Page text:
Ill-conceived Hantz Farms land deal should be dropped
After a couple of years of Hantz Farms’ President Mike Score proposing a meeting between myself and John Hantz and discussion on the terms of such a meeting, early this year, I agreed to meet with Mr. Hantz, if Kathryn Underwood were present. Kathryn is the City Council’s representative on the Detroit Food Policy Council and a planner with the City Planning Commission. She has led the urban ag workgroup that developed the proposed ordinance on urban agriculture in Detroit.
Kathryn and I met with John Hantz and Mike Score at the Russell Street Deli one morning in late February. I wanted the chance to look Hantz in the eyes, ask him questions directly and not only hear, but feel his responses. One of the things I asked him about was his statement that he is trying to create scarcity by purchasing city-owned land.
He affirmed his previous statement that he is trying to create scarcity by “removing the abundance” of unused land. But then, to my surprise, he shared that the idea for Hantz Farms came about only after he proposed — to three city administrations — that he fund a homesteading office that would facilitate Detroit residents quickly and easily acquiring ownership of vacant city properties. I told him that his original proposal that would put land in the hands of Detroiters is something I could get behind. He expressed that he still would be willing to pursue that strategy.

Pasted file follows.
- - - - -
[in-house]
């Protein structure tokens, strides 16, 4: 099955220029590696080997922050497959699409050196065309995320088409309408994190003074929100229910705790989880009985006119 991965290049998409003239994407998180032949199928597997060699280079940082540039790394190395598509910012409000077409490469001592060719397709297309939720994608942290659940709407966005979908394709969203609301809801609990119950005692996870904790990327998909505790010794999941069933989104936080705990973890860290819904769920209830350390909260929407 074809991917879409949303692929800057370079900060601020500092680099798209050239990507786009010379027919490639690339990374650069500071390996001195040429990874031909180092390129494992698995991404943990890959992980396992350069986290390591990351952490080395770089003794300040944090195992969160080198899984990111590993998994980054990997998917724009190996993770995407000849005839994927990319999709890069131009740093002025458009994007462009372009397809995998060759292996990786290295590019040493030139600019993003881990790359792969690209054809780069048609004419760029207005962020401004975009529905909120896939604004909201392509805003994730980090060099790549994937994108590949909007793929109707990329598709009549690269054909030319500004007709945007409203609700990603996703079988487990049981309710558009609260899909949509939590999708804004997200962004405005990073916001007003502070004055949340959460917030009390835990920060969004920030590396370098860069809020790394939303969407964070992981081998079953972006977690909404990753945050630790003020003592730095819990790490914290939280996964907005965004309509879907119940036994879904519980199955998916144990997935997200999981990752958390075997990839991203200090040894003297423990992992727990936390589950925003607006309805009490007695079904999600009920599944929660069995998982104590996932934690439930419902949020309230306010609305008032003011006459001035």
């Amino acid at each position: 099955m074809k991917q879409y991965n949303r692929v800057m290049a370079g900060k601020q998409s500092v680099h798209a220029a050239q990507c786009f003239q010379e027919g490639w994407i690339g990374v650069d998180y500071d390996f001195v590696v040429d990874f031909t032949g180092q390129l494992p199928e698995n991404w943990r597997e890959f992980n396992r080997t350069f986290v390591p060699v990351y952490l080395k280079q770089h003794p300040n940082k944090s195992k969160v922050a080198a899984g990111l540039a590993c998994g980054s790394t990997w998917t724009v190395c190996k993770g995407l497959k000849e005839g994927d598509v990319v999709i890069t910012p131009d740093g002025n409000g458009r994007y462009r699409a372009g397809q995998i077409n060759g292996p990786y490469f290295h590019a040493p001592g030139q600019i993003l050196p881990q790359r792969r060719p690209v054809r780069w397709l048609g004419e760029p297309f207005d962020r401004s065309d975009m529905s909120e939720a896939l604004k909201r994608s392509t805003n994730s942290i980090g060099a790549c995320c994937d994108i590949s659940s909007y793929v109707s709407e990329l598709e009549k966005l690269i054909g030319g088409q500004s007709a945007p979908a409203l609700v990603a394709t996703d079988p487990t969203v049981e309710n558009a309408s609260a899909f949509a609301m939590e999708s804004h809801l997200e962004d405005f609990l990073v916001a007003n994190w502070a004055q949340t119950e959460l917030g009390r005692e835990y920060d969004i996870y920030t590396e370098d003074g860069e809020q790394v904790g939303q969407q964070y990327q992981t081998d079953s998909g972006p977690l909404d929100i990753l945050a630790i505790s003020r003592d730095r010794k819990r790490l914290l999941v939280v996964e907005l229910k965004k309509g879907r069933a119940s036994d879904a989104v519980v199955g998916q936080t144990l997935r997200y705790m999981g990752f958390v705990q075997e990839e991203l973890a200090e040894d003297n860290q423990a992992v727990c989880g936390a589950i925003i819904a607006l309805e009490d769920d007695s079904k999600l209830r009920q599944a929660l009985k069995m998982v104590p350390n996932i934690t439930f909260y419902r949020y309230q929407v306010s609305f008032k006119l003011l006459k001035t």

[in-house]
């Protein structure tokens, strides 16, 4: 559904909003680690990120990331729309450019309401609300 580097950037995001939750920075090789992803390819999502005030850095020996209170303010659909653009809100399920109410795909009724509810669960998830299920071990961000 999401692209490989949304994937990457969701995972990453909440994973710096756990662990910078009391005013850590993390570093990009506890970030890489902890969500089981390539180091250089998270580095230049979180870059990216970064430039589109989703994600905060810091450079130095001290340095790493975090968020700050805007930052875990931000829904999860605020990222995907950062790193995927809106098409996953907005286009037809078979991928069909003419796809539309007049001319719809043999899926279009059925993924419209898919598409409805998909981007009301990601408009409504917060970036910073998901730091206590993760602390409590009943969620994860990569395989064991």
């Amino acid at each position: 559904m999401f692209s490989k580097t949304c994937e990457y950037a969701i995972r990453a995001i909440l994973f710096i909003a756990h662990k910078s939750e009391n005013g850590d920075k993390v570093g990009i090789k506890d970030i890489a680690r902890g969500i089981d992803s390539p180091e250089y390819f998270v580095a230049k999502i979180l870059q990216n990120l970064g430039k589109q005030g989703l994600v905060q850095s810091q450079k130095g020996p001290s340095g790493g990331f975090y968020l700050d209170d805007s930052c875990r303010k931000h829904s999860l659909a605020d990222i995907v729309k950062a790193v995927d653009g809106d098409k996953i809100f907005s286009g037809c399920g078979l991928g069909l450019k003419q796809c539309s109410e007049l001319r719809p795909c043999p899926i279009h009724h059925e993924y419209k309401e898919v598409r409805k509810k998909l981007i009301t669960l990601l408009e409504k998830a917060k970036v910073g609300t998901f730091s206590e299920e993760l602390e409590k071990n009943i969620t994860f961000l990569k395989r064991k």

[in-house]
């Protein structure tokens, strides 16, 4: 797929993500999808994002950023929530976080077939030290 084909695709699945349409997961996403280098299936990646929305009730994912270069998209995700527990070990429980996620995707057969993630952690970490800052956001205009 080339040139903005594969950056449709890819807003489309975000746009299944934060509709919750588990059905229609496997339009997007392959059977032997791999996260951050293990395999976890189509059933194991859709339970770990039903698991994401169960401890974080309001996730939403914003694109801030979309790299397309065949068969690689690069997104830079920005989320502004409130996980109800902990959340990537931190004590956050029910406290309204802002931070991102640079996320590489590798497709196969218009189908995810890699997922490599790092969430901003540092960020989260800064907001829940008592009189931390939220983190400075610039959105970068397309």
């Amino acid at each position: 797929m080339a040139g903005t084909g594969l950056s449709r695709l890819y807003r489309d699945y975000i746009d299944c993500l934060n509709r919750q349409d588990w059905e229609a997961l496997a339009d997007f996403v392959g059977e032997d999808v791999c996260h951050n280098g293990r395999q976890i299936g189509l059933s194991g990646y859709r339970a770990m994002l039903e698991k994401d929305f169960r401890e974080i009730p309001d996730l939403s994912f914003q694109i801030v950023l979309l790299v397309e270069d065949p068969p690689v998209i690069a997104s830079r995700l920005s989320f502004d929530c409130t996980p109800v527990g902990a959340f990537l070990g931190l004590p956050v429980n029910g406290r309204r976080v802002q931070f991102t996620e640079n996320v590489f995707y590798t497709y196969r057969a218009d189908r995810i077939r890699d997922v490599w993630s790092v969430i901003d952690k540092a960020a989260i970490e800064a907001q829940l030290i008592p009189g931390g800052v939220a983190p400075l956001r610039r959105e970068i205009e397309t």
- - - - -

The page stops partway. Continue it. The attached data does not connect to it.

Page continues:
A few weeks later, in a discussion with Eric Holt-Gimenez, director of Food First, I shared a summary of the meeting with Hantz. Eric suggested that perhaps there was some common ground for a strategic alliance with Hantz and that there are historical examples of cooperation between opposing forces.
While continuing to be involved in efforts to mount opposition to the ill-conceived Hantz deal, I suggested to a group of activists that we draft a letter to John Hantz encouraging him to withdraw his current proposal and meet with us to develop a more equitable strategy. The group agreed. In late July, I mailed the letter to Mr. Hantz on behalf of the Detroit Black Community Food Security Network, Feedom Freedom Growers, Greening of Detroit, The Boggs Center, People’s Kitchen, Andrew Newton and Stephen Boyle.
The letter read in part:
“Over the last few years, on the heals of the community-based urban agriculture movement, a new development has happened. Proposals for larger scale, for-profit farming or forestry ventures have been presented to the city. Many of us have opposed those proposals because we think that their scale is inappropriate and because they are not grounded in the social justice values that guide the current community-based urban agriculture movement. “